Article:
Basque culture will have a special place in Scotland in 2019. In San Sebastian this morning the Etxepare Basque Institute presented the artistic and cultural programme of events to be held this year in Scotland’s most important cities. The activities are designed to raise awareness of Basque contemporary creation and strengthen ties with Scotland through culture, arts and language.
From literature to the performing arts to music and film, #ScotlandGoesBasque, is a multidisciplinary programme that will present some of the most outstanding Basque artists and creators to the Scottish public from January to October. The programme will bring together Scottish and international audiences, as well as industry professionals from the creative, cultural and academic sectors, to discover the richness and variety of contemporary Basque culture and creation.
Throughout 2019, around a hundred Basque artists will showcase their talent and creativity at some of the country’s leading festivals: Celtic Connections (Glasgow), the Edinburgh International Book Festival, and Edinburgh’s International and Fringe festivals - Dance Base, among others, and scholarly work at the universities of Edinburgh, Glasgow and Skye. The first event is the Celtic Connections world music festival (January 17 to February 3), which will feature the Basque bands Huntza, Kalakan, Korrontzi and Oreka Tx, as well as Tosta Banda, the multicultural group with Basque representatives.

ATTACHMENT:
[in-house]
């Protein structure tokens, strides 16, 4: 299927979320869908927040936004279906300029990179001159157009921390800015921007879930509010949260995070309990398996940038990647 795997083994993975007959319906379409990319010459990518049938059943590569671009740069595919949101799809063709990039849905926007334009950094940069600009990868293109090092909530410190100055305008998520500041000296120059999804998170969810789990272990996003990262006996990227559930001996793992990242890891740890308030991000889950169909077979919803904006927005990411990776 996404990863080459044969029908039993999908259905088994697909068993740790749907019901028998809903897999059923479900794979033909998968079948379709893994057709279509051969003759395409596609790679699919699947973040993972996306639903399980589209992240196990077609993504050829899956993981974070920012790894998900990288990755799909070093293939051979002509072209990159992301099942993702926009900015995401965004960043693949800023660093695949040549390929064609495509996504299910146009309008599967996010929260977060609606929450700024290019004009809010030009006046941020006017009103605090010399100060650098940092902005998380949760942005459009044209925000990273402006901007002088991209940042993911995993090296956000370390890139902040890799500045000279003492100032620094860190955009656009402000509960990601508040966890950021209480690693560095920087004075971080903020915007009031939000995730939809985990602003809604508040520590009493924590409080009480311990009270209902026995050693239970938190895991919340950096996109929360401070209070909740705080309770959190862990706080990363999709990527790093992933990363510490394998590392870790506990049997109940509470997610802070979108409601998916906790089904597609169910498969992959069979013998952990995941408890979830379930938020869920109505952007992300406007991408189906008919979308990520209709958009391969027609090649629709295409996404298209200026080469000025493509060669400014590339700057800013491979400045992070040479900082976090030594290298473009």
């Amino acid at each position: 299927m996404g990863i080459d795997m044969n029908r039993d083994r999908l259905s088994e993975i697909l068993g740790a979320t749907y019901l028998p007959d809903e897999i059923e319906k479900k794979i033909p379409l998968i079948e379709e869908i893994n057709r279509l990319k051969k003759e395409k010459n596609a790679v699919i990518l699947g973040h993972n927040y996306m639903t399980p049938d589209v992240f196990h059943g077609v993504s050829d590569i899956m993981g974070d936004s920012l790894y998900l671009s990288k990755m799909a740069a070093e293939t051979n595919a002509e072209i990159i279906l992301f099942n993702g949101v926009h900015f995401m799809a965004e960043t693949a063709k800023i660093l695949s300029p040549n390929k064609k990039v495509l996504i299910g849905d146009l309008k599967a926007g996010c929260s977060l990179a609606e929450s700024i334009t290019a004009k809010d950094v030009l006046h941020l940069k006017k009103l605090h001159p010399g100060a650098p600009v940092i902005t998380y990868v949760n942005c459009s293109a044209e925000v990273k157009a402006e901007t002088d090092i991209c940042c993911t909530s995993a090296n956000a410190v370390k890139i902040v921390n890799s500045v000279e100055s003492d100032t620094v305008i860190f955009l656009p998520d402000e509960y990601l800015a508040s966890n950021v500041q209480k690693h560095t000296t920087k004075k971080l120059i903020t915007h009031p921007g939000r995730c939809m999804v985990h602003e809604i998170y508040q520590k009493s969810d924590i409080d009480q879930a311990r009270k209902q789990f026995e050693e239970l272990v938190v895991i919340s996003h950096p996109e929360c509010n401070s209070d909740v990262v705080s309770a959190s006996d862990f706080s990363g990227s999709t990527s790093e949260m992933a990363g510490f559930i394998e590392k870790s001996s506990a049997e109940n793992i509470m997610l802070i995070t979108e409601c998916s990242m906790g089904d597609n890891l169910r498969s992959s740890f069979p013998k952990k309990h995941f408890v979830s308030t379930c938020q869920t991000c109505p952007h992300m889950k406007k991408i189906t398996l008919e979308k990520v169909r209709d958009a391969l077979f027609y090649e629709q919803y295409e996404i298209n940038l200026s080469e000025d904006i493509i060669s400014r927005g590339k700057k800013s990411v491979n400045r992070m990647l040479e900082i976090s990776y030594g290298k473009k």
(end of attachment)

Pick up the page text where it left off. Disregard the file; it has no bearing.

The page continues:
The aim of the programme is to strengthen ties through culture, arts and language, and through dialogue between creators from both countries. The Etxepare Basque Institute hopes that the events will lead to a better understanding of Basque culture and help to generate new conversations, bolster exchange, create new networks and synergies, and open doors for future collaborations. In this regard, it is worth noting that channels for collaboration have already been established between Scottish entities and Basque cultural stakeholders, such as Durangoko Azoka, Literaktum and Gutun Zuria in the area of literature, and Atlantikaldia and Dantzagunea in the area of dance.